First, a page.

In an alarming twist, a French secularist organization is championing the “free exercise of religion” for Muslims praying on the street in a Paris suburb, right after the same group cheered the removal of a cross from a monument to Pope John Paul II. The secularist group condemned a large protest against street prayers as a secretly racist attack on Muslims.
“It is the Union of Muslim Associations of Clichy which respects secularism,” the National Federation of Free Thought (FNLP) declared in a press release. The group defended street prayers as a necessary protest against the Paris suburb of Clichy la Garenne, which is “calling into question the free exercise of religion.”
The Union of Muslim Clichy Associations (UAMC) started the street prayers after the closing of a prayer room, which the UAMC claimed hosted daily meetings with “between 3,000 and 5,000 faithful,” according to the French paper Le Monde. UAMC rented the premises from the town hall since 2013, when Socialist Mayor Gilles Catoire turned the location into a place of worship.
The lease expired in July 2016, and Republican Mayor Rémi Muzeau (elected in 2015) decided not to renew it. He repurposed the location for a media library. AUMC refused to remove the premises, despite a decision to expel them in August 2016, confirmed by a higher court in November 2016.
Police cleared the Muslims from the premises on March 21. Ever since, the UAMC has organized street prayers every Friday in front of the town hall.
Earlier this month, a hundred protesters — including elected officials, members of the Republican Party (not to be confused with America’s Republican Party), the Union of Democrats and Independents (UDI), and National Front — marched behind a banner reading, “Stop the illegal street prayers.” Protesters chanted, “No cult, France is secular!”
Ironically, the National Federation of Free Thought took the side of the Muslims praying in the street, denouncing Mayor Muzeau’s actions as “contrary to secularism.”
“It is the City of Clichy which bears full responsibility for the conflict by its attitude clearly contrary to secularism,” FNLP claimed. The secularist group claimed that Muzeau had promised to renew the UAMC lease, but broke his word “in the race for the identity bloc of the Right after the National Front.”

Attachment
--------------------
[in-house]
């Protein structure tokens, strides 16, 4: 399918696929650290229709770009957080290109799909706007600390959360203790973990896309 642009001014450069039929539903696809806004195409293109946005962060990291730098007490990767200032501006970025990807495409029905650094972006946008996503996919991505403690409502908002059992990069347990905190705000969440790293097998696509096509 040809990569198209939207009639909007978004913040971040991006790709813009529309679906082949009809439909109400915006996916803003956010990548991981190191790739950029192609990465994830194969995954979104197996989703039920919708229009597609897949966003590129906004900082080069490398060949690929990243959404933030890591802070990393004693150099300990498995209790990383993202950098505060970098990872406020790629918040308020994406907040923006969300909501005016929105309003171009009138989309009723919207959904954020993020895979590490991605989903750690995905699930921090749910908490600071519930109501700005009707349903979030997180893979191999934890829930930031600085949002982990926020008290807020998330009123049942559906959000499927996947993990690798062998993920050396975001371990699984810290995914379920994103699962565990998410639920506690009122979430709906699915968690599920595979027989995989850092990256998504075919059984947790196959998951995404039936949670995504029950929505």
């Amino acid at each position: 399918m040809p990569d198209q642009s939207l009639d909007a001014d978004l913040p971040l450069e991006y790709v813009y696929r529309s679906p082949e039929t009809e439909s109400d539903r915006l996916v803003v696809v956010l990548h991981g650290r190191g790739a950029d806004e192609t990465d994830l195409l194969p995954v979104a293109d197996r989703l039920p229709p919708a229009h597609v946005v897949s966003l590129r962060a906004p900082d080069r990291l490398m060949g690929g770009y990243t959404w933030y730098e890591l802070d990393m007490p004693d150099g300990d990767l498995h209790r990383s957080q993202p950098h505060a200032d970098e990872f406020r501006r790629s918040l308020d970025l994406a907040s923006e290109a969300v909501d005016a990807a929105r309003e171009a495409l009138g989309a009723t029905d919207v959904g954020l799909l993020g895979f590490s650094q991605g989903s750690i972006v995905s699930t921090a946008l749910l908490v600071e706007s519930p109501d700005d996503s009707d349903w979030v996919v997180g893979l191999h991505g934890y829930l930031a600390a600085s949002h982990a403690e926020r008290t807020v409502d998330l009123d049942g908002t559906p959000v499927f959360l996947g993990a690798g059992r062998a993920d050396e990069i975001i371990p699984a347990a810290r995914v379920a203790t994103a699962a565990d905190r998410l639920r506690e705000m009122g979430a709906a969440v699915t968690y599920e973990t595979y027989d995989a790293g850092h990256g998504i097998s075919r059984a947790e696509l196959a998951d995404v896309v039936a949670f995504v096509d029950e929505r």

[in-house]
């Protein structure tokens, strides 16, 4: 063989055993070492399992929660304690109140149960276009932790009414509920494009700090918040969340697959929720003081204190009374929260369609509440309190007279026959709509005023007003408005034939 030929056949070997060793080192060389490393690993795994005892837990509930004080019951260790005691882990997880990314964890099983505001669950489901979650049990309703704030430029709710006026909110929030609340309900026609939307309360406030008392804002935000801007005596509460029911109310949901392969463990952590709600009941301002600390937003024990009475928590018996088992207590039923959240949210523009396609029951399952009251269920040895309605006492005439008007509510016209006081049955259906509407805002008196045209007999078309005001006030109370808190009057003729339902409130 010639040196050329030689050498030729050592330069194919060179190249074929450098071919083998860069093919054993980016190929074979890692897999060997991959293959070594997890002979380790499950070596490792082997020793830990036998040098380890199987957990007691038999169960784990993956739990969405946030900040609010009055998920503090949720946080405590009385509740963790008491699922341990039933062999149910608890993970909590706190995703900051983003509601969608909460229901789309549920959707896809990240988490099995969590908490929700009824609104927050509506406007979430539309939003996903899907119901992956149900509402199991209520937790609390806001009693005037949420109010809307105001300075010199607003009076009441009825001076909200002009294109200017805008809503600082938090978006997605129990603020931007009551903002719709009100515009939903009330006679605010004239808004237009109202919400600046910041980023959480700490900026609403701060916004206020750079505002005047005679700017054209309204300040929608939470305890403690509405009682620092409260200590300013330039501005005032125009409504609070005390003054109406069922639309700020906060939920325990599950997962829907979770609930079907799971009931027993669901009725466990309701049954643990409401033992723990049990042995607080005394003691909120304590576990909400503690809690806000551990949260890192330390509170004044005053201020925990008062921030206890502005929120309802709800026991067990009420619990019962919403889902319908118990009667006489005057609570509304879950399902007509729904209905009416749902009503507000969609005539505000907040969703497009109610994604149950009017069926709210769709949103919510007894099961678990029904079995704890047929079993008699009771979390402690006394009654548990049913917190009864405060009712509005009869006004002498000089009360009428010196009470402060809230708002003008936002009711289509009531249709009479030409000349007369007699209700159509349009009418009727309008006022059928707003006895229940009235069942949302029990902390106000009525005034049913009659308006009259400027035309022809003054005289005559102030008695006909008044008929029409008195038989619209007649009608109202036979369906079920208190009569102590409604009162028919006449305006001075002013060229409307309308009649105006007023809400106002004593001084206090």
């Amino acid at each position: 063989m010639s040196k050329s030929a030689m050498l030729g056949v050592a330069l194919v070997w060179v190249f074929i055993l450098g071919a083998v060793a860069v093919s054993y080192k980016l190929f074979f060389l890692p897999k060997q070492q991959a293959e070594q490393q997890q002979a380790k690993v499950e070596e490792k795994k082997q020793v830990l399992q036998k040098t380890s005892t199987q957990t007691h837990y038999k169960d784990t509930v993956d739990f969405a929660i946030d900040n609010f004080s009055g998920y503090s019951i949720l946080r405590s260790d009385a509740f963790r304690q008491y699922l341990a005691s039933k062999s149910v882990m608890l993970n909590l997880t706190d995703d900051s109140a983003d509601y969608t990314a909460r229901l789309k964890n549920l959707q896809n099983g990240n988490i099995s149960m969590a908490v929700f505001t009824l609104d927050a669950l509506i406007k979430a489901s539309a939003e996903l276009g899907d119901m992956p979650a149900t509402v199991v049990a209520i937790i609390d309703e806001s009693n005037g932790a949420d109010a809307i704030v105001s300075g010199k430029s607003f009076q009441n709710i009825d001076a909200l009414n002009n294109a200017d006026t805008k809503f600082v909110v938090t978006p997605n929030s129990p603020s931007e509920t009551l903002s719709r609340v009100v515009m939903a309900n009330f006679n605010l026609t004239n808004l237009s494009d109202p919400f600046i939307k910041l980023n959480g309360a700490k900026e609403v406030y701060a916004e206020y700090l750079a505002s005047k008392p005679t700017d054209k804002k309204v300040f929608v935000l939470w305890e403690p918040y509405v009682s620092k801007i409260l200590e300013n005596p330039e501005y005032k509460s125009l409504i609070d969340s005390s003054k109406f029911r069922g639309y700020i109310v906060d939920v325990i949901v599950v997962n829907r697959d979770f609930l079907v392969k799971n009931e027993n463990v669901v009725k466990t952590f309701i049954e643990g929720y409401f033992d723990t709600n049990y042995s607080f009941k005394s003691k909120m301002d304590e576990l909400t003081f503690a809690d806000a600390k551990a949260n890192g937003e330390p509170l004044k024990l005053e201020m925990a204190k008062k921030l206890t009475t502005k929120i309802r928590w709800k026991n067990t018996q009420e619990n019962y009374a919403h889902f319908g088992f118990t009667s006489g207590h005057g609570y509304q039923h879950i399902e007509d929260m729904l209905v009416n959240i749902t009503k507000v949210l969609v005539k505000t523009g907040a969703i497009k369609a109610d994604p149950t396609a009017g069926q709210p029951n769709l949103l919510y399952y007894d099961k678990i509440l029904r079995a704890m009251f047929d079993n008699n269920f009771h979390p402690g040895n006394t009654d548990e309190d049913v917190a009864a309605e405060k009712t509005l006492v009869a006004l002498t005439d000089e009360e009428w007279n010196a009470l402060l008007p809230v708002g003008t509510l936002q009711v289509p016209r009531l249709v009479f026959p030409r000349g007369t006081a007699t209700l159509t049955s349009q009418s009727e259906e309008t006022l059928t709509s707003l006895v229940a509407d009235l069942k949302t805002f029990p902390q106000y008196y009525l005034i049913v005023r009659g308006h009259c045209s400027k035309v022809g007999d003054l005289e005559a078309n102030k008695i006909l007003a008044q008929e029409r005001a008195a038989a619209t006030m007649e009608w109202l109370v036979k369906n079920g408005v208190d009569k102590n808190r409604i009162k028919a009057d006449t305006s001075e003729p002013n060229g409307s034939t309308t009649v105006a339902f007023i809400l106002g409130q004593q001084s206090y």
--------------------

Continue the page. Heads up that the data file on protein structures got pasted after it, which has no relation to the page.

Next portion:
The Federation pointed to a 1905 law of Separation of the Churches and the State, arguing that the law “guarantees everyone’s freedom of conscience and freedom of worship” and that the street prayers are “similar to religious processions.”
The National Federation of Free Thought argued that since the street prayers “do not constitute a manifest disorder of public order,” they “are authorized like any manifestation on the public road.”
The FNLP defense of Muslim prayers seems an odd position for an organization whose website tagline is “neither god nor master.” This is also the same organization that opposed the cross above a monument to Pope John Paul II on the grounds that “it is clear that excessive consumption of crosses … can seriously affect mental health.”
At the beginning of November, the National Federation of Free Thought celebrated the French High Court’s decision to order the removal of a cross from a public monument in Ploërmel to Pope John Paul II. The Federation had advocated for the cross’s removal.
In celebrating this decision, FNLP smeared Roman Catholics concerned about the presentation of the pope by comparing them to people suffering from mad cow disease.
Mentioning the outbreak of Kreutzfeld-Jakob disease among cows in England in 1996, FNLP noted that “Hindu fundamentalists had offered asylum to mad cows because ‘they were sacred‘. French Catholic clerics have formed an association ‘Do Not touch my pope‘ because ‘it is sacred.’ It is clear that the excessive consumption of crosses and hosts can seriously affect mental health.”
French novelist Charles Demassieux attacked the FNLP, arguing that this secular organization “aims purely and simply at the disappearance of the Christian identity of France, while it is, almost everywhere in the country, evicted by Islam, which enjoys a much greater tolerance from this association.” Even an atheist organization has attacked FNLP for its Muslim bias.
While it is arguable that a public monument showing a cross is not the same issue as a public demonstration of prayer, it is remarkable that an organization claiming to oppose religious intrusion into public life would be so biased in favor of one particular religion. Perhaps the FNLP is more focused on opposing Christianity than supporting secularism.